Is humility something that we should want at the present moment? Strictly speaking, seeing as how modern finance and entrepreneur capitalism depends so much on investor confidence and a willingness to take risks, perhaps not. But I can only see that as unfortunate, because I think we could use a little bit more chastisement, a little bit more penitence, than Obama's expansive determination to see America recover and grow and achieve allows. In the end, his vision is not, despite what some may say, a particularly populist one, at least not if one takes populism seriously; condemning "CEOs [who]...use taxpayer money to pad their paychecks or buy fancy drapes or disappear on a private jet," does not translate into a focus on collective economic empowerment and local cultural enrichment. Rather, Obama's vision is a progressive one, one that insists that government investment and oversight can help individual Americans achieve--or get back to, depending on how you look at our economic history--full and equal "responsible" participation in the credit-driven world of opportunity which a healthy, diverse, technologically advanced economic environment makes possible. That's hardly a bad thing; as I've said before, the compromises with the power of capital and the individuating force of the market (both of which are arguably all the greater is a large, pluralistic, mobile country like our own) which the Progressives historically made are perhaps the most sensible kind of responses that can be made to our present socio-economic and political moment--assuming, that is, that you value the communitarian principles and virtues which a certain form of progressive, egalitarian participatory policies at least potentially seems to support. And I believe that Obama is, sometimes anyway, aware of and sympathetic to that point; hence his invocations of parental responsibility and charter schools and national service legislation. Still, I think I think the speech would have been bettered--I think we would have been bettered--if its ambitious progressivism acknowledged some real limits, and the value of humbling ourselves and sacrificing part of our ambitions to them.

As a speech or a program, of course, the route of "humility" and "limits" calls to mind President Carter's infamous "Malaise Speech"; the way that speech was--unfairly!--interpreted and responded to might seem to argue against any kind of humility in presidential rhetoric. And maybe so; humility, in the modern world, is mostly a personal, moral, and religious concept, and the modern presidency is not constructed to be a forum for therapists or prophets. But still, consider some of the language of Carter's speech, and how it might well have integrated with Obama's:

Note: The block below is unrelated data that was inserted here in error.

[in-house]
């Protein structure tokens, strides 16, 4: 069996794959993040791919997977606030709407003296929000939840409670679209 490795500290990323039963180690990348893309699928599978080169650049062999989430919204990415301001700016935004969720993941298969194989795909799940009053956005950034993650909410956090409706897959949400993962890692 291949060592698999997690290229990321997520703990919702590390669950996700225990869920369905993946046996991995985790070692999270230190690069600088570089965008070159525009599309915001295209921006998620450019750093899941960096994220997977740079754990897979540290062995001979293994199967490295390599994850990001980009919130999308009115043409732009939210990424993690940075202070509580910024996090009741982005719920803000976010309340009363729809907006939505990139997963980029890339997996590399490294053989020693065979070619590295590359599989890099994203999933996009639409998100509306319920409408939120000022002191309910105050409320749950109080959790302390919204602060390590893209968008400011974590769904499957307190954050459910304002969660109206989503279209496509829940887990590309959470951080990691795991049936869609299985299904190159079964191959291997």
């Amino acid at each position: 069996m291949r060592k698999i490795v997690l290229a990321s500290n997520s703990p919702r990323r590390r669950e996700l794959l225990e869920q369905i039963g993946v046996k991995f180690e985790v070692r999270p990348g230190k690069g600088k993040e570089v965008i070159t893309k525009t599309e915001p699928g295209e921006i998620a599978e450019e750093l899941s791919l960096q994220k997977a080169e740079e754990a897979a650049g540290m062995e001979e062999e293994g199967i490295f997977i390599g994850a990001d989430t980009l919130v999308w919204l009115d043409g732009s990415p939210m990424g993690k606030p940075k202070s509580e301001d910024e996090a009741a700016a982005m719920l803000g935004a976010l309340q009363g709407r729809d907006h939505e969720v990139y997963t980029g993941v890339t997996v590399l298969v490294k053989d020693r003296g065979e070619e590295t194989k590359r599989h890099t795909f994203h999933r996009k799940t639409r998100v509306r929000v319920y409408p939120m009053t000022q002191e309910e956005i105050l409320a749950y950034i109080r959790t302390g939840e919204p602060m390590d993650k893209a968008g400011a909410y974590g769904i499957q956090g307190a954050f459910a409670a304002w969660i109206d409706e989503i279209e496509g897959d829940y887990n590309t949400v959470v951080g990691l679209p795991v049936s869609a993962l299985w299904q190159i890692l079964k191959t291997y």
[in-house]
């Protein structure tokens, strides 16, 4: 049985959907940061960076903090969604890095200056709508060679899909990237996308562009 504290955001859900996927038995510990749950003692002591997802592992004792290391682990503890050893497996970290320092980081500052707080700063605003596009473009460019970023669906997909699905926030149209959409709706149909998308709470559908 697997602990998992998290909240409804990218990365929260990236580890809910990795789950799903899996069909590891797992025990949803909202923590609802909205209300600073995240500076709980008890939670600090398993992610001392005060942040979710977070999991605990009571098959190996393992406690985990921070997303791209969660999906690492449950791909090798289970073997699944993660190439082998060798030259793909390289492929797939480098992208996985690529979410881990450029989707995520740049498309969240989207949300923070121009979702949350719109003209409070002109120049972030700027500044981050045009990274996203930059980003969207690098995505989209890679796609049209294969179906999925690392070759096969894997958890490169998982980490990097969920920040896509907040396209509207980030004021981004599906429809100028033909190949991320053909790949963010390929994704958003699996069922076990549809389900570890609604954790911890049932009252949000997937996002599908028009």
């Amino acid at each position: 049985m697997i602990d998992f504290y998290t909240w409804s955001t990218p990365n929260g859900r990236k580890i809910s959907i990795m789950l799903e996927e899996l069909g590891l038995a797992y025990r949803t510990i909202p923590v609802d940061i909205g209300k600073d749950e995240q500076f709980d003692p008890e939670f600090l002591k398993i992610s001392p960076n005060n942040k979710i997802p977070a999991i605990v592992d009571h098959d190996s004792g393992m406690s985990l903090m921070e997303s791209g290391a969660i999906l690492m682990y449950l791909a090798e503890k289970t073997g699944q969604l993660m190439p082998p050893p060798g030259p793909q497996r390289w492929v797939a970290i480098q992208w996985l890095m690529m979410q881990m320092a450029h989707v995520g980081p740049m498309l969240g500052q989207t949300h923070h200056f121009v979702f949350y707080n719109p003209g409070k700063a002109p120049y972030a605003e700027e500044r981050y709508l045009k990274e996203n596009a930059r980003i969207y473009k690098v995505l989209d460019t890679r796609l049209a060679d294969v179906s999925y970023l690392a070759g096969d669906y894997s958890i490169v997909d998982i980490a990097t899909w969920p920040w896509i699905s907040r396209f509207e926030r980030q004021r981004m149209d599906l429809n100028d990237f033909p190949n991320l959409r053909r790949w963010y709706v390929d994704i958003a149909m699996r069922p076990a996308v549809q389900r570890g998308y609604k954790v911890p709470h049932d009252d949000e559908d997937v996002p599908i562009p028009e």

As a people we know our past and we are proud of it. Our progress has been part of the living history of America, even the world. We always believed that we were part of a great movement of humanity itself called democracy, involved in the search for freedom, and that belief has always strengthened us in our purpose. But just as we are losing our confidence in the future, we are also beginning to close the door on our past. In a nation that was proud of hard work, strong families, close-knit communities, and our faith in God, too many of us now tend to worship self-indulgence and consumption. Human identity is no longer defined by what one does, but by what one owns. But we've discovered that owning things and consuming things does not satisfy our longing for meaning. We've learned that piling up material goods cannot fill the emptiness of lives which have no confidence or purpose....There are two paths to choose. One is a path I've warned about tonight, the path that leads to fragmentation and self-interest. Down that road lies a mistaken idea of freedom, the right to grasp for ourselves some advantage over others. That path would be one of constant conflict between narrow interests ending in chaos and immobility. It is a certain route to failure. All the traditions of our past, all the lessons of our heritage, all the promises of our future point to another path, the path of common purpose and the restoration of American values.